Optical or component video or should I go direct

Discussion in 'Archived Threads 2001-2004' started by Paul D Cook, Dec 19, 2002.

  1. Paul D Cook

    Paul D Cook Auditioning

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    Out with the old, in with the new. New (Used) Sony KP-53HS10 HDTV, Sony DVP-NS755V DVD player and Sony STR-DA1ES A/V Receiver. Replaces a 15 year old 45" Zenith and Yamaha equipment. DVD wasn't even on the market yet when that equipment was in it's prime. But to get to the question, the Sony receiver has Optical and Component video inputs for the DVD. But I've received suggestions to go directly from the DVD to the TV instead, via the component video jacks. To me, this defeats the switching capabilities of the receiver but what do I know? Is there a reason for this suggestion based on fact's like there is some double conversion going on in the receiver to induce noise etc? Or is it really O.K. to just hook everything up to the receiver as it was designed by Sony. I know that question is not as simple as it sounds so just hit me with the quick and dirty. Thanks and Happy Holidays to all.
    Paul
     
  2. Michael Reuben

    Michael Reuben Studio Mogul

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  3. Paul D Cook

    Paul D Cook Auditioning

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    Ahhhhh! I made the assumption that the optical input was the digital connection for both the audio AND video. Thanks for the information. Yes, the set has multiple component video inputs but only one coaxial digital connection. That was the reason for planning on utilizing the A/V receiver with multiple components. But I'll use the optical input for digital audio right now (which may or may not be the best source) and run the component video straight to the TV. I'll play around with it for sure. Thanks M.
    PDC
     
  4. Herman S

    Herman S Agent

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    Try both. If you can't tell the difference from connecting straight to the TV or to the receiver, then I say go with the receiver. It is a lot more convenient.

    Just my 2 cents.
     
  5. ChrisWiggles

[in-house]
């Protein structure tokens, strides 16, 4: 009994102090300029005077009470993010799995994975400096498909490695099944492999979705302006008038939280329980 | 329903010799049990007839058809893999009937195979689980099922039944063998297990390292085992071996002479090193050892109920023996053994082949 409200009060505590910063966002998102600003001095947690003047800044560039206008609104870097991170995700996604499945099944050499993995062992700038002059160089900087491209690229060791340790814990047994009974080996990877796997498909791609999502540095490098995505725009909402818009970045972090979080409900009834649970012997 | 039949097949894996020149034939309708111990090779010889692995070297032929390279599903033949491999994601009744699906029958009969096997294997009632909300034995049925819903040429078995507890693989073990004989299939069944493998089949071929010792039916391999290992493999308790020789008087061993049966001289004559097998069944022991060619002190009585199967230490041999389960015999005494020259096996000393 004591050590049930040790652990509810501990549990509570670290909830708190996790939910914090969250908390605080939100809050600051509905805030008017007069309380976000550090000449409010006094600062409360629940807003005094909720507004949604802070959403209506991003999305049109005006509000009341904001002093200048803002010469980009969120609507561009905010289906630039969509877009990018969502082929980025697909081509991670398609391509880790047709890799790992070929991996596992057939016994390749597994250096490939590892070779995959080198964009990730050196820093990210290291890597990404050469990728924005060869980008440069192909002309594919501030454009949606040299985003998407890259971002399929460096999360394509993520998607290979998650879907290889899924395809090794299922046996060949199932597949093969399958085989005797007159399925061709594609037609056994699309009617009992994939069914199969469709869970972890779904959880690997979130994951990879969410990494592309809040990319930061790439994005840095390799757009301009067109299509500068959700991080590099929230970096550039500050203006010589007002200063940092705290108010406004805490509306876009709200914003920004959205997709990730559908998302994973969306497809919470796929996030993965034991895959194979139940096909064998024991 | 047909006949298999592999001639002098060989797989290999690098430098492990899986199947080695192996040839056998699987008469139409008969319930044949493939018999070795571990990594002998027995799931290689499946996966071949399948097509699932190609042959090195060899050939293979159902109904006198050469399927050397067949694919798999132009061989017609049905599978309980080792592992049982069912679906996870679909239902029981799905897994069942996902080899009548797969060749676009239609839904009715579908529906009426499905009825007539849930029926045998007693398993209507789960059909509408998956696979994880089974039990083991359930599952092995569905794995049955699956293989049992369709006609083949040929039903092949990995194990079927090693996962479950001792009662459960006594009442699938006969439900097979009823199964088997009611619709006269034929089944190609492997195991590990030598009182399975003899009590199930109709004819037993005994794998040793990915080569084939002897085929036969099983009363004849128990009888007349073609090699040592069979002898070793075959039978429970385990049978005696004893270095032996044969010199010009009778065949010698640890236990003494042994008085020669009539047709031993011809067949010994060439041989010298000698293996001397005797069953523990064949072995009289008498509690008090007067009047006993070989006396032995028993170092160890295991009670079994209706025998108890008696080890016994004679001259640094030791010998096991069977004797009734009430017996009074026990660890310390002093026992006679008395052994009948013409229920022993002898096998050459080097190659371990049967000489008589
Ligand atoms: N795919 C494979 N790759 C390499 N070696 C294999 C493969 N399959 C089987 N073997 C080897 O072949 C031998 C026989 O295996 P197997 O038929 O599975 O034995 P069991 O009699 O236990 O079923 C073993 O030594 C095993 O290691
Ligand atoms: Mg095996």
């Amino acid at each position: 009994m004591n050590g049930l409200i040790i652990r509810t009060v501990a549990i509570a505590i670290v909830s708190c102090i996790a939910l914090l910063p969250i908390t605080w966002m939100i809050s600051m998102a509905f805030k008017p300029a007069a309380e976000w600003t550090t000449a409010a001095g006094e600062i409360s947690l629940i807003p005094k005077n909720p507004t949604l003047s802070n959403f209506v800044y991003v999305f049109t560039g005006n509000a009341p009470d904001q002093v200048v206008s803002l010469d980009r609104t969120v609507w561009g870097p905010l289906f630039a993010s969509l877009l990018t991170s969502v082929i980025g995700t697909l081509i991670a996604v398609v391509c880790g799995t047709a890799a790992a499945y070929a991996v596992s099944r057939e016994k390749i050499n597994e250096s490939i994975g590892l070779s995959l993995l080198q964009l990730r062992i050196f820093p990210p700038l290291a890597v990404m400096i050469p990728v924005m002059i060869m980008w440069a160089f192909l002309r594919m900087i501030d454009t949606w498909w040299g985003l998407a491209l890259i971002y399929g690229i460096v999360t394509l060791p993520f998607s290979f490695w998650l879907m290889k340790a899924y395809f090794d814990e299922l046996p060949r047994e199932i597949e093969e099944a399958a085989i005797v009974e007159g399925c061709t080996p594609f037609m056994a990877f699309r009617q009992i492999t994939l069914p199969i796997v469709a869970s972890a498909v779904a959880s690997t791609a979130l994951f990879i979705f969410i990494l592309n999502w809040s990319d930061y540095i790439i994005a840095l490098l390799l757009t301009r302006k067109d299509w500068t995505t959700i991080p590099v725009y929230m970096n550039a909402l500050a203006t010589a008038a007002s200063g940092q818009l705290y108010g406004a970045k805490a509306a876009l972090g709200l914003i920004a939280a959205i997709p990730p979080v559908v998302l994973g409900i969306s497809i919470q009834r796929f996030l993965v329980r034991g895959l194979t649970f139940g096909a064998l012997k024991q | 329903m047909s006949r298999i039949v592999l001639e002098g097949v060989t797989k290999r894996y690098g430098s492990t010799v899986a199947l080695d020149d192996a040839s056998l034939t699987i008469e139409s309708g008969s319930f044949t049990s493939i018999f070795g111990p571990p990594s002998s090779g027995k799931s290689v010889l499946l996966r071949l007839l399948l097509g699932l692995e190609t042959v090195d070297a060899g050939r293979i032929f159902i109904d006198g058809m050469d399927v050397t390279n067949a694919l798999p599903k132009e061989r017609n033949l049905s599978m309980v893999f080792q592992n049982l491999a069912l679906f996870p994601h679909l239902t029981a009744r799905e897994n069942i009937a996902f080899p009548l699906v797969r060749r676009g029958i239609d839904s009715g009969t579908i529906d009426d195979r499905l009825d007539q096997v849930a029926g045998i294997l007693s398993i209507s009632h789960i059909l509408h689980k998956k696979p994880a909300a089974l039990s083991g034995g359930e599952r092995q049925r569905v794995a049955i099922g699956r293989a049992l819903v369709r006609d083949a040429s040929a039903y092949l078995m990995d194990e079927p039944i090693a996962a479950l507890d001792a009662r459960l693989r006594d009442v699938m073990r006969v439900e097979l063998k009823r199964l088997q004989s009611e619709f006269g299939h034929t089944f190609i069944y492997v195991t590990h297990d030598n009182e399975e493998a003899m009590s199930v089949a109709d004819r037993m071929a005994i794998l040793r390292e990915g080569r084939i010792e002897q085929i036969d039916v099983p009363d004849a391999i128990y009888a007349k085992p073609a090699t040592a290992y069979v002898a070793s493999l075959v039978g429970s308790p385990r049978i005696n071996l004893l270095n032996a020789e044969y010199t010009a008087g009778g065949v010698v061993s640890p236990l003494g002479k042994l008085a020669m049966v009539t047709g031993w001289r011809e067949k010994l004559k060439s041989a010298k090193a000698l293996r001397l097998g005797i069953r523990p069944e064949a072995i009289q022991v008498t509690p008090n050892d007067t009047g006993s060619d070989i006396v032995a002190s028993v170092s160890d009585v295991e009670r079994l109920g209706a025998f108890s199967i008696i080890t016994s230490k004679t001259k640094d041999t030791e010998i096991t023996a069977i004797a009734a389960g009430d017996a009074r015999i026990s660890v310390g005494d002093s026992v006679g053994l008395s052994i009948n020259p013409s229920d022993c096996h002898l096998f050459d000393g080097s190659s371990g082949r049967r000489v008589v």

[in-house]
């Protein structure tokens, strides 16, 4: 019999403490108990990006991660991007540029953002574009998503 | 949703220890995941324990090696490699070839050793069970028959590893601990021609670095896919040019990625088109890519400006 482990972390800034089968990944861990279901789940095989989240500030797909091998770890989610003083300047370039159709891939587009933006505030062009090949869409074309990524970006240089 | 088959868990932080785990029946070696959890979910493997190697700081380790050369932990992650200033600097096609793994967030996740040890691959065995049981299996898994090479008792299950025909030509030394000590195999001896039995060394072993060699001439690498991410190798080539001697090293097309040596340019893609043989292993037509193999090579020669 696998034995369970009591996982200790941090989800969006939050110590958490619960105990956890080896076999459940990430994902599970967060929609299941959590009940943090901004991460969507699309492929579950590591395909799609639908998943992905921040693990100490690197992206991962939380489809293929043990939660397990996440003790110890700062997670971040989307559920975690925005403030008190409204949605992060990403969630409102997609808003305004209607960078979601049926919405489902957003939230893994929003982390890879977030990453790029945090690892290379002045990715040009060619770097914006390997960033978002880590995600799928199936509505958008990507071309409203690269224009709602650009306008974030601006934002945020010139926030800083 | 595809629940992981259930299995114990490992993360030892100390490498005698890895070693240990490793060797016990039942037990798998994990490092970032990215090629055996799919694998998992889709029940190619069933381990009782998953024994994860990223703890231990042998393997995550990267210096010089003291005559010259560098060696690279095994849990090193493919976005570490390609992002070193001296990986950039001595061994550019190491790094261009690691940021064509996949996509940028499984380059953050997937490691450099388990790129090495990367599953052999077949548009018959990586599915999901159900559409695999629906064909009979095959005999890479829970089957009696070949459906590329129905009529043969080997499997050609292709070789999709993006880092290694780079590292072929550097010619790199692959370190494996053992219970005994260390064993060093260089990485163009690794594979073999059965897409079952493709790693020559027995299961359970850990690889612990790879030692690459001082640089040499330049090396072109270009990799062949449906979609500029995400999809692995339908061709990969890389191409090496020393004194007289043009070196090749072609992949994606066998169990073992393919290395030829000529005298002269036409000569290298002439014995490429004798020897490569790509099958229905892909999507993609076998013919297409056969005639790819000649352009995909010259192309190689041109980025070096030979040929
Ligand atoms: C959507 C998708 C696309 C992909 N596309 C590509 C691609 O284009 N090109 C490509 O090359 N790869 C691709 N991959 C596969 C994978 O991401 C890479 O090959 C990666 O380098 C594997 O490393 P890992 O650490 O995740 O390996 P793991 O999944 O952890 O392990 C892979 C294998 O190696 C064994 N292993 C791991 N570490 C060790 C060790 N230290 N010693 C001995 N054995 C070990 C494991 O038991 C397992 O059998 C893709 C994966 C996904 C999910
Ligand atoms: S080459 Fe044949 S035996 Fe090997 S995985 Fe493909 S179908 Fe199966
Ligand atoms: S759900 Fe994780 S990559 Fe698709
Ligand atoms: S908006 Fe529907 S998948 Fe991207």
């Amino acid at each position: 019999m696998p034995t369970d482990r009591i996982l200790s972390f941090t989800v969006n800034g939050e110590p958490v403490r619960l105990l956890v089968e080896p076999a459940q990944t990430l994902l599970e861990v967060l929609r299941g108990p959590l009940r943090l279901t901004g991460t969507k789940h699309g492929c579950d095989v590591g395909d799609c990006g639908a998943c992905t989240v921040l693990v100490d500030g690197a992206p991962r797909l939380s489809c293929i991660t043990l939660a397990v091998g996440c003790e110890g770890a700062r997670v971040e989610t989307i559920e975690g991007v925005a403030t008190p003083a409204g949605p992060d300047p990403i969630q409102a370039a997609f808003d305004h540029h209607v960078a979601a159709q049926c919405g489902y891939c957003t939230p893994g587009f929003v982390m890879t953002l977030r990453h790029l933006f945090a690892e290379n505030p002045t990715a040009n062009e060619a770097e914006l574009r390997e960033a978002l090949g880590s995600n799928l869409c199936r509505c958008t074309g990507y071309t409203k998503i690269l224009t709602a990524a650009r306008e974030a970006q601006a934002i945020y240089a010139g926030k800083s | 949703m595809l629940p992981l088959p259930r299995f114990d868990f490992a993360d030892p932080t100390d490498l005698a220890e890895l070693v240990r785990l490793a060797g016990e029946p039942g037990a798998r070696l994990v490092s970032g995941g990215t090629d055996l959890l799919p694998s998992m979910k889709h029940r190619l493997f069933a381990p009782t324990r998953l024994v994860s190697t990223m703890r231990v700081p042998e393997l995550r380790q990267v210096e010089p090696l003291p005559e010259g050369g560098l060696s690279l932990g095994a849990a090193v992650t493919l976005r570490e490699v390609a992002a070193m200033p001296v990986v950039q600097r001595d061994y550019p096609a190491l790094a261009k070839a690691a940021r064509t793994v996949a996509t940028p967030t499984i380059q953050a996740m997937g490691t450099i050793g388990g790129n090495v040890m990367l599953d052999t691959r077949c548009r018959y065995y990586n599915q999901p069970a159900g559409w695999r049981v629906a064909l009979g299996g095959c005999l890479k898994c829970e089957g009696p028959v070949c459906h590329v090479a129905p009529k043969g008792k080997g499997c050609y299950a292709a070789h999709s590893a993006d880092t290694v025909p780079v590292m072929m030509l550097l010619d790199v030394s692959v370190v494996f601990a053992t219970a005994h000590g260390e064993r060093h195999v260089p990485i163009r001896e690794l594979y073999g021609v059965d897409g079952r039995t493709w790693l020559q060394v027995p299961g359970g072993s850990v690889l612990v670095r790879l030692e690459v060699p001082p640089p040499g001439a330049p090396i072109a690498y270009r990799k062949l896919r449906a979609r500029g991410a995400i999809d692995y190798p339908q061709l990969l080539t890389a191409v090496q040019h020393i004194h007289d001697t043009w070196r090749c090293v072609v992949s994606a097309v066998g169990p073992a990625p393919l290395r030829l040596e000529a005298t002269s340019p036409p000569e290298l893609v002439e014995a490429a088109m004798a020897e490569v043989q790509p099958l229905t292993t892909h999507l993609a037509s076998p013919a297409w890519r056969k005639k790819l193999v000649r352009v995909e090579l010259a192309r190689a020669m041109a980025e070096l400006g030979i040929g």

ChrisWiggles Producer

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    Also to add to Micheal's response, coax digital is ALSO for audio [​IMG] Digital optical and coax are both for audio. Composite, s-video, and component are for video. And analog RCA, just plain 'ol stereo jacks are for analog audio, or audio that has already been decoded and converted into analog. As for your use of the optical audio jack instead of the coax, it's really a coin flip. Optical has a "coolness factor." One of my friends uses optical everywhere he can just because "it's cool." Not the smartest reason. Anyway, there should be no difference between optical and coax, but coax is a lot cheaper. Optical's advantages are that is is not subject to any RF interference, BUT this really is only a good thing over very long, and noisy runs, which would be VERY expensive indeed with an optical cable, if you could even find such a cable to buy. That's why i recommend the coax, its cheaper, and accomplishes the same thing, and has better and sturdier connections(good 'ol RCA connectors). And as for using the receiver to switch the video, I would recommend going straight to the TV. Many receivers dont have video switching that has the bandwidth capabilites to handle component switching properly, BUT, if you have lots of things that you wanna use component on, or s-video or whatever, more than the jacks on your tv, you have to use the reciever, or be content with unpluggin/plugging in wires every time. Even if you have just a couple things to connect, and enough inputs on the tv, it can be more convenient to use the receiver. Rather than switching the video source once on the tv and also switching the audio on the reciever, you can just hit one button on the receiver and switch them both. This can be especially handy for technically challenged family/relatives. Heh... i dunno why my posts always end up so long, but there ya go [​IMG]
     

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